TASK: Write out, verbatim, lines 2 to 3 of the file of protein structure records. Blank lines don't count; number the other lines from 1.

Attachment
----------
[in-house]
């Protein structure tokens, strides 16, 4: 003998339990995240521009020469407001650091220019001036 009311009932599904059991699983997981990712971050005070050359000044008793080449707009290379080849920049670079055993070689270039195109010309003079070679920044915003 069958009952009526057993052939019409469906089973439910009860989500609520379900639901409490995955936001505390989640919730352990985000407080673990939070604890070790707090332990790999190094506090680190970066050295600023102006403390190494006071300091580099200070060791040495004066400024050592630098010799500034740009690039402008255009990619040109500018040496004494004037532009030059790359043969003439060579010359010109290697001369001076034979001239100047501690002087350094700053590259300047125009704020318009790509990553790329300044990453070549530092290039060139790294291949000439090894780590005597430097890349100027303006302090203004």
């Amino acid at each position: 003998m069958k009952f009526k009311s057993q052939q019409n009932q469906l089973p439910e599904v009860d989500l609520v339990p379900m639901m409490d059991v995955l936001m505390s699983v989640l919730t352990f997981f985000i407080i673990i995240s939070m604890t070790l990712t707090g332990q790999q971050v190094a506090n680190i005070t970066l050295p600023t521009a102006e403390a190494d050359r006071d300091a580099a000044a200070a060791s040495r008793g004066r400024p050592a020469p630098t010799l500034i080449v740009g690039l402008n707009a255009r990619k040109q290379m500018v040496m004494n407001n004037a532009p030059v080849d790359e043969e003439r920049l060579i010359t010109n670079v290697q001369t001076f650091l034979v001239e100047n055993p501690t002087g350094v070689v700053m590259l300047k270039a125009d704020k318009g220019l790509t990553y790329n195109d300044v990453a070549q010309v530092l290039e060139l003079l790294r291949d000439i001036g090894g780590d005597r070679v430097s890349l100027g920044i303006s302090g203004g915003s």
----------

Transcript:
């Protein structure tokens, strides 16, 4: 003998339990995240521009020469407001650091220019001036 009311009932599904059991699983997981990712971050005070050359000044008793080449707009290379080849920049670079055993070689270039195109010309003079070679920044915003 069958009952009526057993052939019409469906089973439910009860989500609520379900639901409490995955936001505390989640919730352990985000407080673990939070604890070790707090332990790999190094506090680190970066050295600023102006403390190494006071300091580099200070060791040495004066400024050592630098010799500034740009690039402008255009990619040109500018040496004494004037532009030059790359043969003439060579010359010109290697001369001076034979001239100047501690002087350094700053590259300047125009704020318009790509990553790329300044990453070549530092290039060139790294291949000439090894780590005597430097890349100027303006302090203004």
């Amino acid at each position: 003998m069958k009952f009526k009311s057993q052939q019409n009932q469906l089973p439910e599904v009860d989500l609520v339990p379900m639901m409490d059991v995955l936001m505390s699983v989640l919730t352990f997981f985000i407080i673990i995240s939070m604890t070790l990712t707090g332990q790999q971050v190094a506090n680190i005070t970066l050295p600023t521009a102006e403390a190494d050359r006071d300091a580099a000044a200070a060791s040495r008793g004066r400024p050592a020469p630098t010799l500034i080449v740009g690039l402008n707009a255009r990619k040109q290379m500018v040496m004494n407001n004037a532009p030059v080849d790359e043969e003439r920049l060579i010359t010109n670079v290697q001369t001076f650091l034979v001239e100047n055993p501690t002087g350094v070689v700053m590259l300047k270039a125009d704020k318009g220019l790509t990553y790329n195109d300044v990453a070549q010309v530092l290039e060139l003079l790294r291949d000439i001036g090894g780590d005597r070679v430097s890349l100027g920044i303006s302090g203004g915003s």